However, the decision time for higher-risk individuals may still take longer. Most of the time it takes around 48-72 hours to onboard high-risk customers. Assuming that 90% of the customers will be low to medium-risk customers, the cost and efficiency gains of automated ID verification and AML screening can reduce the costs dramatically and improve user experience.

Streamlining Customer Due Diligence Process

Complying with KYC and AML requirements has made the account opening process complex and time-consuming for most businesses. Different banks take different amounts of time for onboarding new customers. But, on average a bank takes 24 days to complete the customer onboarding process. And with a growing number of regulations, it’s only going to get worse. 

Moreover, increased onboarding time and friction will cause higher abandonment rates by customers. These costs can exceed the costs of any type of fraud considering the lifetime value of lost customers. 

This is why it’s high time businesses need to streamline the CDD process to save money and get new customers.

1. Identity Verification

While there are a series of other ID verification methods, more and more businesses are now relying on automated identity verification to smooth out the onboarding process. Automated ID verification relies on AI, machine learning, and biometric verification to authenticate identity documents. In some cases, banks may even ask customers to perform a liveness check to ensure that the applicant is physically present instead of customers using a pre-recorded video.

2. Ongoing Monitoring & Screening

Not just ID verification, AI and machine learning software can easily provide financial institutions with a more effective transaction monitoring system. This reduces the risk of false positives for suspicious activity.

Same as building risk profiles, individual transactions can also be scored and combined with advanced algorithms that track expected vs actual transaction behavior and update customer risk ratings in real-time. 

Better ID verification, AML screening, and transaction monitoring solutions are enabling financial institutions to keep up with the changes made by regulatory bodies. These technological solutions can help financial services institutions to spot patterns and suspicious transactions by monitoring current transaction data and comparing them with historical transaction data.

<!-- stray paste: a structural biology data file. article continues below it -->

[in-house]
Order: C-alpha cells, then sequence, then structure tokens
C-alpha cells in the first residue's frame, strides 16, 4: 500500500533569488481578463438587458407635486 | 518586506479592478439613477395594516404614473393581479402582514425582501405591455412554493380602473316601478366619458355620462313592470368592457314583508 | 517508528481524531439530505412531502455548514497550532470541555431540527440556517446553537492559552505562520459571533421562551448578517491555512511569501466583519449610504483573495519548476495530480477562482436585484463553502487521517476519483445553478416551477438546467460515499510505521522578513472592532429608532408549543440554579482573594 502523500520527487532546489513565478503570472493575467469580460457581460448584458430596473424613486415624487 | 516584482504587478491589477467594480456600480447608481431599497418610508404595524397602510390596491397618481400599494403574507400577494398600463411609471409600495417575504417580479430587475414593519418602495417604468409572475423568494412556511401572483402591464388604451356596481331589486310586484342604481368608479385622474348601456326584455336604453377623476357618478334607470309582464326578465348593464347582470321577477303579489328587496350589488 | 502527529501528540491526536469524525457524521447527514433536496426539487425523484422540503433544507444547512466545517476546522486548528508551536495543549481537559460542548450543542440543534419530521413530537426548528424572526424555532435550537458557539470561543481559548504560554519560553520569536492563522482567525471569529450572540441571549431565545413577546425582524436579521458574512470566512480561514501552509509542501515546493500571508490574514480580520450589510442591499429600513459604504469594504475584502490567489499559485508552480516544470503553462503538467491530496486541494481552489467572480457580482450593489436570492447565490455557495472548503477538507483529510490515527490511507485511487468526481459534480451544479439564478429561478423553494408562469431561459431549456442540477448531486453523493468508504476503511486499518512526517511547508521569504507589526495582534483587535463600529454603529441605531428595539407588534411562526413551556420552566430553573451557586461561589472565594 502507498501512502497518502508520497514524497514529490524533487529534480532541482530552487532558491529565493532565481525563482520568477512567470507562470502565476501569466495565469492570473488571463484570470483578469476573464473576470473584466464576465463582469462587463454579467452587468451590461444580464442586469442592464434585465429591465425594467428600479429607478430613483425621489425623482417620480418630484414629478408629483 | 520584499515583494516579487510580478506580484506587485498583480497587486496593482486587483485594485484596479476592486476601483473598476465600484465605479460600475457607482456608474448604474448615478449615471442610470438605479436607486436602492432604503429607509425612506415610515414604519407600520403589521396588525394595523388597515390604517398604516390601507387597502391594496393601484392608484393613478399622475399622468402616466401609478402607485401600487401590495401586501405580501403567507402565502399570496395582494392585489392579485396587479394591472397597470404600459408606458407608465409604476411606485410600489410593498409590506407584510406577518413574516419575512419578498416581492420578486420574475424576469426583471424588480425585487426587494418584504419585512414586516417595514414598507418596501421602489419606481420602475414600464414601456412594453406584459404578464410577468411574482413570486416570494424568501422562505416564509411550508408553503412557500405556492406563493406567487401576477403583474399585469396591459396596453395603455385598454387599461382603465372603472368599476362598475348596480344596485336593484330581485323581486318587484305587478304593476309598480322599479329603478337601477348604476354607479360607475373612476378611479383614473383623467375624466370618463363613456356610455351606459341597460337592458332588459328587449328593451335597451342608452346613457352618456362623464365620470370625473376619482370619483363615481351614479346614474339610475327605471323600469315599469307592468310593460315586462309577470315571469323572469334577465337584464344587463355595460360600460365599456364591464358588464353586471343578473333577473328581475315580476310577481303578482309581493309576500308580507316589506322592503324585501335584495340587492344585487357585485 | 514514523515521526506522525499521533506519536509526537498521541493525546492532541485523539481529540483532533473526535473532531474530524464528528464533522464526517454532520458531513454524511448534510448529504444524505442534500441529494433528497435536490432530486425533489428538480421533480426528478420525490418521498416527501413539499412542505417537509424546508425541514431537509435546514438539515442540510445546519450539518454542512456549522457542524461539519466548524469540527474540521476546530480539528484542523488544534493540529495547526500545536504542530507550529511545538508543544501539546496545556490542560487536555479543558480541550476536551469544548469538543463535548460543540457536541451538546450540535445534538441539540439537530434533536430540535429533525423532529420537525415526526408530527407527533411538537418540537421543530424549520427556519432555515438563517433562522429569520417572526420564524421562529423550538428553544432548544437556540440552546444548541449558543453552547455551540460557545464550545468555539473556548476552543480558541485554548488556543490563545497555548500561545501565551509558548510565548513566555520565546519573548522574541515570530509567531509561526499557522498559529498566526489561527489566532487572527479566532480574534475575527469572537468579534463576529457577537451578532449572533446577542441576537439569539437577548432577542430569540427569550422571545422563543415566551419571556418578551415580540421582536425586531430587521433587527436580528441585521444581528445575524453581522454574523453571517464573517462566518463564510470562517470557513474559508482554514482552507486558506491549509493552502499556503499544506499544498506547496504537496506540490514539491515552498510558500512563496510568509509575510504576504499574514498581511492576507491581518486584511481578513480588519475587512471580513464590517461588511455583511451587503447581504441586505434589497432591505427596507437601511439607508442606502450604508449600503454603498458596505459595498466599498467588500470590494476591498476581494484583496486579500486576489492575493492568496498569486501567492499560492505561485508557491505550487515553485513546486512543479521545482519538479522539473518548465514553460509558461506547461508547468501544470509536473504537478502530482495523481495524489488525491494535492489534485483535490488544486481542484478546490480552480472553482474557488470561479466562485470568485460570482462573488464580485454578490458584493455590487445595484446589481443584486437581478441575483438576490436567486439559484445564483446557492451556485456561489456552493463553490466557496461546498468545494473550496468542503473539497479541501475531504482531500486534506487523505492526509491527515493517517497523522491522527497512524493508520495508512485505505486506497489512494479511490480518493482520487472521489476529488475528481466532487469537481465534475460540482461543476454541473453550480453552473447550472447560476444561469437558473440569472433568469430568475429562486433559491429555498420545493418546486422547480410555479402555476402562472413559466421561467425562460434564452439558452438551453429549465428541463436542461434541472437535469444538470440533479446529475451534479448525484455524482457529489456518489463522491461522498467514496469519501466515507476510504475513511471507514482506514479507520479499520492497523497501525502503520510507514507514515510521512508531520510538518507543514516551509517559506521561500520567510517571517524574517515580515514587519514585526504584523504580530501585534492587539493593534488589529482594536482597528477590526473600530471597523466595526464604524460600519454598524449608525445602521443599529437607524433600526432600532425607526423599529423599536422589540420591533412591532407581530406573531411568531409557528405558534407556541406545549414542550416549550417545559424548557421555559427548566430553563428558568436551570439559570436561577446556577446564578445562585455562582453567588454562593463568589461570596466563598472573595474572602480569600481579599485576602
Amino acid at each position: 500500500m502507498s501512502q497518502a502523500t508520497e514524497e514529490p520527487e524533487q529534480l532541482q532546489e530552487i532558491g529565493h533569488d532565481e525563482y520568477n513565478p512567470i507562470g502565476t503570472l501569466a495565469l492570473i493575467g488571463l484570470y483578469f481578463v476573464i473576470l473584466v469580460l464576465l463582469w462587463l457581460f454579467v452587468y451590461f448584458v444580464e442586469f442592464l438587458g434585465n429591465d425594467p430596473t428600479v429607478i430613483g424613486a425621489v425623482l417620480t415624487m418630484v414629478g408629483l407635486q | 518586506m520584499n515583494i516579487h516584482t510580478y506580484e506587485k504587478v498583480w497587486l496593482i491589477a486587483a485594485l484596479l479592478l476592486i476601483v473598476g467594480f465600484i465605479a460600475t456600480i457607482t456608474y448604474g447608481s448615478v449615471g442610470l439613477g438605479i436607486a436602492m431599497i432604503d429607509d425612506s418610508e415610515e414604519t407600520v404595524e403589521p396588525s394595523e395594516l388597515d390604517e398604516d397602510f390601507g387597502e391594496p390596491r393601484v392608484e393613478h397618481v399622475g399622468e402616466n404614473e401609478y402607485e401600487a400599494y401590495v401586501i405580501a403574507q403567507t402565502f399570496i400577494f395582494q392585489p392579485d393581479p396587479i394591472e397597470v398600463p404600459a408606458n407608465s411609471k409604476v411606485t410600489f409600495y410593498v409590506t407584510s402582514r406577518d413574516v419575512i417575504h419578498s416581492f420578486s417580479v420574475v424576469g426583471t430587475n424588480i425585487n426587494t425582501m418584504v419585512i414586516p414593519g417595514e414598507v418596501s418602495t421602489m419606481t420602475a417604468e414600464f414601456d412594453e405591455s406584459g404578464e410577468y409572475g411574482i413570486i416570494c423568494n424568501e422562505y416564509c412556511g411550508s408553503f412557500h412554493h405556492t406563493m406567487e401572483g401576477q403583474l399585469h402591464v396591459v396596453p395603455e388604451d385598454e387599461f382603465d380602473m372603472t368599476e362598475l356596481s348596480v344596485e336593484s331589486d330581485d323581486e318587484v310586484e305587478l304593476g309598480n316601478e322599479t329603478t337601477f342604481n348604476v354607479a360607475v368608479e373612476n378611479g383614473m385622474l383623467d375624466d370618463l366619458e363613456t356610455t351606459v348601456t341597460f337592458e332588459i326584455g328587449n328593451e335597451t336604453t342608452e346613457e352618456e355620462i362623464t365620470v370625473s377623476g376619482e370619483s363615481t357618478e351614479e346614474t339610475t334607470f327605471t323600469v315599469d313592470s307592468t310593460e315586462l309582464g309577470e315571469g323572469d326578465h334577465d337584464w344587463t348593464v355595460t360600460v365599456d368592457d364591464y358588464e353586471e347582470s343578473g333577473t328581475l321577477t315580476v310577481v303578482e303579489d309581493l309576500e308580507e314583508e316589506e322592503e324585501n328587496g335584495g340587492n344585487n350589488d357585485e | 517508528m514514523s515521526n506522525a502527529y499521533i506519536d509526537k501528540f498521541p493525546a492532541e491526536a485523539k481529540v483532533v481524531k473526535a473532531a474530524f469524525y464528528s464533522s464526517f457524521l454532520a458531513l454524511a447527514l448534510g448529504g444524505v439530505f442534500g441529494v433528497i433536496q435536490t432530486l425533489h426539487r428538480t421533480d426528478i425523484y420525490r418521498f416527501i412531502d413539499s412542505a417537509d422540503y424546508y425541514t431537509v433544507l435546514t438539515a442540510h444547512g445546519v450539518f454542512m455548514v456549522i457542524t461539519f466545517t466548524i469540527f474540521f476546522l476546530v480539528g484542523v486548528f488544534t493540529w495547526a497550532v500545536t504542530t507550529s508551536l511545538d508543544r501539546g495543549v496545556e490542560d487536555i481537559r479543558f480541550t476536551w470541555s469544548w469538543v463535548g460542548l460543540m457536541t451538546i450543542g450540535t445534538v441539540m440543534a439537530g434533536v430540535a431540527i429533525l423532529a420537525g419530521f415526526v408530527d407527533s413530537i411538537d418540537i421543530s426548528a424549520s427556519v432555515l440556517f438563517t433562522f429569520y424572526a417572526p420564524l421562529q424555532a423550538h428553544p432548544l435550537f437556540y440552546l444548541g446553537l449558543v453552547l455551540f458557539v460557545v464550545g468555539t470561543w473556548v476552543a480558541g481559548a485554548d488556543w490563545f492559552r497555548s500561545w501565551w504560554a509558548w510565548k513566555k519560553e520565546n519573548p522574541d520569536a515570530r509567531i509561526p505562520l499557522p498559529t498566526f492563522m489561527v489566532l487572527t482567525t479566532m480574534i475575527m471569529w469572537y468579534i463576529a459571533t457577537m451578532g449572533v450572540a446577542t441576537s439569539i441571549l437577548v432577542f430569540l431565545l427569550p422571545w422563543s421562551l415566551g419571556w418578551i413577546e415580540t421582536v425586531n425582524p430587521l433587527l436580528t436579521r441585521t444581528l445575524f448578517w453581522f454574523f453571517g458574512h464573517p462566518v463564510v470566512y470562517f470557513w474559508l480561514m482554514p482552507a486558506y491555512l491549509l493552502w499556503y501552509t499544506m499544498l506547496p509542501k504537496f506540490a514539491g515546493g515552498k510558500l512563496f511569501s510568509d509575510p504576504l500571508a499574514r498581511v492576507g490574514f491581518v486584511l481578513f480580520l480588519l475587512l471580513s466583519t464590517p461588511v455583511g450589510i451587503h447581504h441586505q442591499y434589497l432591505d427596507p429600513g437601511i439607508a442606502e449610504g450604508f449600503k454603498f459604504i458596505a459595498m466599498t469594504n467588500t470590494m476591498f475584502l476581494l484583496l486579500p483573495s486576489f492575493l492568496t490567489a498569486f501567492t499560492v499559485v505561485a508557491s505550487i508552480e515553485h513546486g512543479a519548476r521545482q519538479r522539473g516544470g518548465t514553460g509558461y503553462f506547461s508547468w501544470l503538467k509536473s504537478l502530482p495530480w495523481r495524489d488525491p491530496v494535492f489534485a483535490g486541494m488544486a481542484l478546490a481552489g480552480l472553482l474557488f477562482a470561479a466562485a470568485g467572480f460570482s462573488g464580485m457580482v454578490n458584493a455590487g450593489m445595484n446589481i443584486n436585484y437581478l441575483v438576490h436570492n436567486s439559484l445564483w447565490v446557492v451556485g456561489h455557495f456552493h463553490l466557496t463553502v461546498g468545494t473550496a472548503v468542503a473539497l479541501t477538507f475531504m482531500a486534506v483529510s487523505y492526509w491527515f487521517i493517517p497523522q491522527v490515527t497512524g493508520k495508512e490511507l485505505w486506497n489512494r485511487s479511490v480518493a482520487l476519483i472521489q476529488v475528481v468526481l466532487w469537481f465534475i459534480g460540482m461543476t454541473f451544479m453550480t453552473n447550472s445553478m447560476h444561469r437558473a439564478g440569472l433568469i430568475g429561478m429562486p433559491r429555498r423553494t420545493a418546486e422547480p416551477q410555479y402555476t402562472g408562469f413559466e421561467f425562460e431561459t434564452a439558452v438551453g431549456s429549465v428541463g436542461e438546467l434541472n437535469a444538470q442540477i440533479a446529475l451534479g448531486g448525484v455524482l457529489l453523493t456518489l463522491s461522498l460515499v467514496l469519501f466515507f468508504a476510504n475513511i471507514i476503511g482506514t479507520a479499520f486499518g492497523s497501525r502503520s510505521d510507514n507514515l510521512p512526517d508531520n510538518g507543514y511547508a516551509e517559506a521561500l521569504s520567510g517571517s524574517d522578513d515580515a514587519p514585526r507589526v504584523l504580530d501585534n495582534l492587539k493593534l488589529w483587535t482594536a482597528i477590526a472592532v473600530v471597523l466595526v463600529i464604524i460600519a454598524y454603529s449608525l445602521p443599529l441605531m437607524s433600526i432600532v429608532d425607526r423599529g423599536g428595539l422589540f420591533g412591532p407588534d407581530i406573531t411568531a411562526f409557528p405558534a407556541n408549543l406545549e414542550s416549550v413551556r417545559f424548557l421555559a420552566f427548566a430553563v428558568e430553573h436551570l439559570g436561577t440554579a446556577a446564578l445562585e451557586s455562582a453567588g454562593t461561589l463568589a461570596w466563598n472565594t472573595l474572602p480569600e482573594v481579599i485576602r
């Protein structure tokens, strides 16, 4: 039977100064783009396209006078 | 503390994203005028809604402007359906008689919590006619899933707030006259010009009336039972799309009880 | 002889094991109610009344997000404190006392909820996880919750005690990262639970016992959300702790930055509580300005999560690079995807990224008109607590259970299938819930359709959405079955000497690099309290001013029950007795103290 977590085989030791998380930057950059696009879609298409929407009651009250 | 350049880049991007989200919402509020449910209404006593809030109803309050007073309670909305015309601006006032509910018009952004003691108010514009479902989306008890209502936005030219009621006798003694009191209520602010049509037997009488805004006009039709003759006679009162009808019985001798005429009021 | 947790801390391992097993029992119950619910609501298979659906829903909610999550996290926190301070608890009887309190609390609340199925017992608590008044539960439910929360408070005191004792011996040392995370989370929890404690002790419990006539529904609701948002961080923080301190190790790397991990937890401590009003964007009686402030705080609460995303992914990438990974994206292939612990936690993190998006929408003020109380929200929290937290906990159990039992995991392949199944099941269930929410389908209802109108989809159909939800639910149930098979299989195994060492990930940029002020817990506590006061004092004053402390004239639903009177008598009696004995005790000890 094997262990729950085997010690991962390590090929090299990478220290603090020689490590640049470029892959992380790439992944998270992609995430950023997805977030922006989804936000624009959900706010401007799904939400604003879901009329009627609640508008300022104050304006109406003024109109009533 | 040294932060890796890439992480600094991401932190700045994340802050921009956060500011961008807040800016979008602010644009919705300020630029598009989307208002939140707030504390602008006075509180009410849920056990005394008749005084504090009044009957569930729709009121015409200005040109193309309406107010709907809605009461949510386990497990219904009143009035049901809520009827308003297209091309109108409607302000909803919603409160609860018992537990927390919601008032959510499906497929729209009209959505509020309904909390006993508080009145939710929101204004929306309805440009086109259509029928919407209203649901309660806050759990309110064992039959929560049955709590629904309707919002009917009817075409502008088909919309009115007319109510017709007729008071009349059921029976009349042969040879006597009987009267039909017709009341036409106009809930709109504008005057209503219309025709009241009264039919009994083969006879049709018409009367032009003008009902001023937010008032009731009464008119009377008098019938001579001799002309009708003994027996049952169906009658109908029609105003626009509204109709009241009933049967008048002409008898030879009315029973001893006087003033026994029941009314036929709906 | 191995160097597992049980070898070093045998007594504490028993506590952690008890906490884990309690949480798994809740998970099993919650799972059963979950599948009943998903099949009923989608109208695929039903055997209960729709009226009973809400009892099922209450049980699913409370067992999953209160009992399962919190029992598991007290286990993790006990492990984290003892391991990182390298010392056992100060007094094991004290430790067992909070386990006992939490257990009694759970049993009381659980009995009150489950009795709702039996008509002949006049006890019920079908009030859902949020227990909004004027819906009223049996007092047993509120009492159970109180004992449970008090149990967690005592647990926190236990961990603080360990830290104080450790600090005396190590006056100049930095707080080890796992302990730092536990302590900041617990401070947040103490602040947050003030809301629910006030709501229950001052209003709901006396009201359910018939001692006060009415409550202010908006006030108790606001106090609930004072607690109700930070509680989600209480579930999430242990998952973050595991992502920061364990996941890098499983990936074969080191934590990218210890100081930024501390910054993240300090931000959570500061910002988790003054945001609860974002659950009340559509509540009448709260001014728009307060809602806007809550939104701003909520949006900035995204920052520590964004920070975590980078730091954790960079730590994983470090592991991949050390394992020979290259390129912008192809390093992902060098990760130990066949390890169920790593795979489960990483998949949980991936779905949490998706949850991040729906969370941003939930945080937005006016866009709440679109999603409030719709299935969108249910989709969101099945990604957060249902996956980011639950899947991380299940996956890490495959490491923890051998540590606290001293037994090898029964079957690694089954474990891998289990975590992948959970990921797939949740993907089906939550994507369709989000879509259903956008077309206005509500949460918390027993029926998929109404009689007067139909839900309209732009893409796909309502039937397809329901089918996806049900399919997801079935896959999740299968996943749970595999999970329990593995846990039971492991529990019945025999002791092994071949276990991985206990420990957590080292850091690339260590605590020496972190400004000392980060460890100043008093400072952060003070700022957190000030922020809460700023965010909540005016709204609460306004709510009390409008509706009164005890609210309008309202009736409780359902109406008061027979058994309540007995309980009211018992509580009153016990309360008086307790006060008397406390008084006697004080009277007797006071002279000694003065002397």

Importance of CDD

When you consider the amount of harm fraudulent activities can do, it makes sense the amount financial institutions spend on complying with KYC and AML compliance. These countermeasures are designed to prevent money laundering and other financial frauds. 

Here are the main reasons why banks need to take CDD seriously:

  • Big compliance fines: The enforcement of AML regulations is on the rise, since 2009, regulators have levied over $32 billion in AML non-compliance fines. In 2020 itself, FinCEN fined banks in the United States for over $11.11 billion.
  • Sophisticated Cyber Crimes: Criminal are using more sophisticated methods to remain undetected, including globally coordinated tech, insider information, the dark web, and e-commerce.
  • Reputational Risk: AML non-compliance puts financial institutions’ reputations on the line. The average value of the top 10 banks is $45 billion. 
  • Rising Costs: Most AML compliance activities require a huge manual effort, making them inefficient and difficult to scale.

Enlightened Approach to CDD

A growing number of banks and FinTechs are discovering how to automate their CDD process and if needed the enhanced due diligence process. By using the latest tools and technologies such as online document verification and online KYC verification software, businesses can improve the customer due diligence process.

When is CDD Necessary in Banking?

  • Starting a Business Relationship: Before starting a new customer-business relationship, banks have to perform due diligence checks, verify who the customers and ensure if they aren’t using a fake identity. 
  • Occasional Transactions: Certain transactions may require you to follow CDD strategies. For example, transactions over a certain monetary amount (over USD 10,000) or if the customer is transacting with high-risk persons or regions.
  • Suspicious Activity: Banks have to implement CDD checks if the customers have a suspicious history and a shady activity related to money laundering or financing terrorism.

Unreliable Identification: If the information offered by your customer is unreliable, suspicious, or doesn’t meet requirements, banks should implement additional CDD measures. 

Reducing Customer Due Diligence Time: How to Go From Weeks to Minutes?

The regulations made for saving customers and businesses from fraud are diverse and institutions have to keep pace with developing strategies to remain compliant. As such, creating a smooth onboarding process that is robust and efficient isn’t a mean feat. The biggest challenge in staying compliant is for businesses to keep evolving requirements while reducing friction and delays. A process full of friction and delays lead to increased poor customer frustration and drop-offs. 

When onboarding new customers, financial institutions need to know who they are dealing with before getting into a full-fledged business relationship. To verify customer identities, due diligence is important.